Oracle's (ORCL) strategy is increasingly becoming clear. Through its two recent announced acquisitions (Acme Packet (APKT) and, today, Tekelec), Oracle is squarely focused on increasing its dominance within the carrier space. Few will argue that APKT and Tekelec are positioned well for the coming transition from the SS7 to IMS. Few will also argue that Sun Microsystems and Oracle had a dominant position within the core telecom database infrastructures. But what will be argued will be what these two acquisitions mean for Oracle's thoughts on its enterprise business.
It is becoming clear to me that the SaaS acquisitions that Oracle has done to date (highlighting two; Taleo and Rightnow) have not proven to be successful. The lack of growth within Oracle's licensing line and the rapid growth shown by the various SaaS players, as well as its commentary from the earnings calls suggests that Oracle's existing customer base has become a plentiful source for these SaaS companies' offerings. And Oracle has not figured out how to defend against them.
Instead of continuing his earlier path of buying SaaS product lines, Larry appears to be diverting his capital to acquiring in areas that will diversify his dependence on the enterprise space.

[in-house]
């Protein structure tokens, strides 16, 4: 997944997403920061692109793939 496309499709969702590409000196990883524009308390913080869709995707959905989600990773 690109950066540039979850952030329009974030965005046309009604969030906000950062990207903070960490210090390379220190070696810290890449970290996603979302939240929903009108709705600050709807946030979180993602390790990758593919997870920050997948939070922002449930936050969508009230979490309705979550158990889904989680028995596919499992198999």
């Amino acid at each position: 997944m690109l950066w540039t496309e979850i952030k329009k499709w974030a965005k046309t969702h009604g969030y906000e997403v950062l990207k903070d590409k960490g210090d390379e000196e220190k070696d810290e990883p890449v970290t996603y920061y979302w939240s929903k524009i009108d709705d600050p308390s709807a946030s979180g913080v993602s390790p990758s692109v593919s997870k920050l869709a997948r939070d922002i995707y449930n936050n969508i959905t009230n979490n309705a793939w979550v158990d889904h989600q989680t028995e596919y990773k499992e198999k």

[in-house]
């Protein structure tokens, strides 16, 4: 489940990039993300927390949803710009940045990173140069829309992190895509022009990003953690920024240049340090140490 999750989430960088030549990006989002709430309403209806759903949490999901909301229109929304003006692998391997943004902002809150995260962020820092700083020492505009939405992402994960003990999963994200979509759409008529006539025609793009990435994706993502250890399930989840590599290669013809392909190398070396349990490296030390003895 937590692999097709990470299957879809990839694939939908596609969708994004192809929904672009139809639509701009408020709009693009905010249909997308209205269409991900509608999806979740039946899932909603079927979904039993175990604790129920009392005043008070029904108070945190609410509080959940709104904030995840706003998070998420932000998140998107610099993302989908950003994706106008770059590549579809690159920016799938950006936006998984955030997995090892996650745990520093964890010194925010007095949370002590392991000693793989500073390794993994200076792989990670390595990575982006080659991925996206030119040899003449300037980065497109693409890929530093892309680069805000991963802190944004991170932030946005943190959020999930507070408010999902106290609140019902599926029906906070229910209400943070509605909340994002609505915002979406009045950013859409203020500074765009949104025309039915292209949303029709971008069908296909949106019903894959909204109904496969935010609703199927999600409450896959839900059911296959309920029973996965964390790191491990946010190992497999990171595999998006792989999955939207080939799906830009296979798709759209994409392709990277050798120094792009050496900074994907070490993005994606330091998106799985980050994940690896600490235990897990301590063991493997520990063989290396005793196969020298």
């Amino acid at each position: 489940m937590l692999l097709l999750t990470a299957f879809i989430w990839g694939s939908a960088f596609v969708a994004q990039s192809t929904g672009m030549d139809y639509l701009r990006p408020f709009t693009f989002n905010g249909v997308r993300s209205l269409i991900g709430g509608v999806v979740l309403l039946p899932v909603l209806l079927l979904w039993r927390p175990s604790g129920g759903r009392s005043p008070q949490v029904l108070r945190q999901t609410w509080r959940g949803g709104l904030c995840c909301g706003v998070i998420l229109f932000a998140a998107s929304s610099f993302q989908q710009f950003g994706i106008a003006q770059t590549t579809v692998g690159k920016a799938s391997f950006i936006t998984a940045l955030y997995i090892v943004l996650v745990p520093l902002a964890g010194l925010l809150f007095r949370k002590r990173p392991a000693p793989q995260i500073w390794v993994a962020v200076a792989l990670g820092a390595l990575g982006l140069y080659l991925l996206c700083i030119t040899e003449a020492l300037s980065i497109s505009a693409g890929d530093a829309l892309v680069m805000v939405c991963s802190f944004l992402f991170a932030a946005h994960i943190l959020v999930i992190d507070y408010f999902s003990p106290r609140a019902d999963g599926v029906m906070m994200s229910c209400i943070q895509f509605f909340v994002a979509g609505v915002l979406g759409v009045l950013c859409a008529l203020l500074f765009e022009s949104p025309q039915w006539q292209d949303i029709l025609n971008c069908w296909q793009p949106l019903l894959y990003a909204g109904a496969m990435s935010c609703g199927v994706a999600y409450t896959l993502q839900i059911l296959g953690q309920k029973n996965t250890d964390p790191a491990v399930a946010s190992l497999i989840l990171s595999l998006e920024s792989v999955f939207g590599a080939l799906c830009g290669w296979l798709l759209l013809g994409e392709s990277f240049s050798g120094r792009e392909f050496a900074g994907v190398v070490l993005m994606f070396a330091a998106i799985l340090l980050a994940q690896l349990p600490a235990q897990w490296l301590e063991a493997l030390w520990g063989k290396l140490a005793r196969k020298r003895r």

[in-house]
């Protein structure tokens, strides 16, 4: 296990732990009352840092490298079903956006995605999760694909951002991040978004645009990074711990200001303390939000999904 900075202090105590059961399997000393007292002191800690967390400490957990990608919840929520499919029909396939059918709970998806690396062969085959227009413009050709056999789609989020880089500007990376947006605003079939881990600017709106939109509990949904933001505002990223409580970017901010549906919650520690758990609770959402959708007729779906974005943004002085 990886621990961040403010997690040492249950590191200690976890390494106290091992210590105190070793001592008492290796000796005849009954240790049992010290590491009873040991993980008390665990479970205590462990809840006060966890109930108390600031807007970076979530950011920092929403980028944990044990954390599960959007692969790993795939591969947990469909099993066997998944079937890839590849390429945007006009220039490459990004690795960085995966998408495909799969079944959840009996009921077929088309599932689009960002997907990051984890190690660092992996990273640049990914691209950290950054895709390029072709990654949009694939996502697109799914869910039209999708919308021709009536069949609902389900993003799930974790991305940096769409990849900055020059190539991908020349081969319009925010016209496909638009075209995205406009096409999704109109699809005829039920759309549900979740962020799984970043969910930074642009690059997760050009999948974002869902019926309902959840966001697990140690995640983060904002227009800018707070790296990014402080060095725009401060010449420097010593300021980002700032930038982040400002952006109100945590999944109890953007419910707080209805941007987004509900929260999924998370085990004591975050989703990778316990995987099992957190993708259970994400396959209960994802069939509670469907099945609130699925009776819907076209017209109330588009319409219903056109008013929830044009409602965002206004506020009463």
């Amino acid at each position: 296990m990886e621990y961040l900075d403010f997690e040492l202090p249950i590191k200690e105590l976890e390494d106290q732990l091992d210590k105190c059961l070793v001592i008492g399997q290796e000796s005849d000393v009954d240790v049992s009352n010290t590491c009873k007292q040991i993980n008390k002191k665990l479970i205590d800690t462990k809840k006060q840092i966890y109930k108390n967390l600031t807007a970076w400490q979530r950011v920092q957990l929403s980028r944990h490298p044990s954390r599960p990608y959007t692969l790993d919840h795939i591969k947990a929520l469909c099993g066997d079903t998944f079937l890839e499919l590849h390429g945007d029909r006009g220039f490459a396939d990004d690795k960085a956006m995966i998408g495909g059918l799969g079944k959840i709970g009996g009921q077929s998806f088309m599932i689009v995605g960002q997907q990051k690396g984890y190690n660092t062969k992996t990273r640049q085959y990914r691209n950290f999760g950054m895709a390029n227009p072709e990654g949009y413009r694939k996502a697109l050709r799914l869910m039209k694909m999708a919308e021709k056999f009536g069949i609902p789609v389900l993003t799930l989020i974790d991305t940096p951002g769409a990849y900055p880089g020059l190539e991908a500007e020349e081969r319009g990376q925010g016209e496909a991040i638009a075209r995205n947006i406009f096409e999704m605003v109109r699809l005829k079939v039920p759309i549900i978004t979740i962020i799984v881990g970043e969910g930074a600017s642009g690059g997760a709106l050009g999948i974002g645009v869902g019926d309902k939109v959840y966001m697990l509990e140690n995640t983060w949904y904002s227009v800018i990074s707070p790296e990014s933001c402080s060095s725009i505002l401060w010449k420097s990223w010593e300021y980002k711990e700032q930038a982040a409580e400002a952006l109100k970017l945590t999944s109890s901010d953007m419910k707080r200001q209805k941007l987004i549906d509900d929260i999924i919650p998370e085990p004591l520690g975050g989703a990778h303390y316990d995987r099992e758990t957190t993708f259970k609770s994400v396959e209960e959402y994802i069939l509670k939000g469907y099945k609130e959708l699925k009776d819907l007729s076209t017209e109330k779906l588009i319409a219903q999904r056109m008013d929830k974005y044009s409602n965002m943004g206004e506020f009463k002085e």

I suspect that the focus on carriers is due, in part, to that specific endmarket allowing for ORCL to retain its current sales model (of high end and highly paid sales people) as it is one of the few areas that will still do very large, very service intensive, very customized deals. We are seeing daily that the enterprise software industry is moving to lower upfront deals, subscription deals, etc. that can no longer be economically served with the dedicated field sales force that Oracle has prided itself over the years. This is causing Ellison to focus on those industries where large customized applications are still required. It also indicates that he thinks that in order to make the deals large enough to be economical, he needs to sell hardware appliances rather than just the software.
From my viewpoint, the game in the enterprise software space has changed and Larry has not figured out how to win the game. So what does he do? He goes and plays a different game.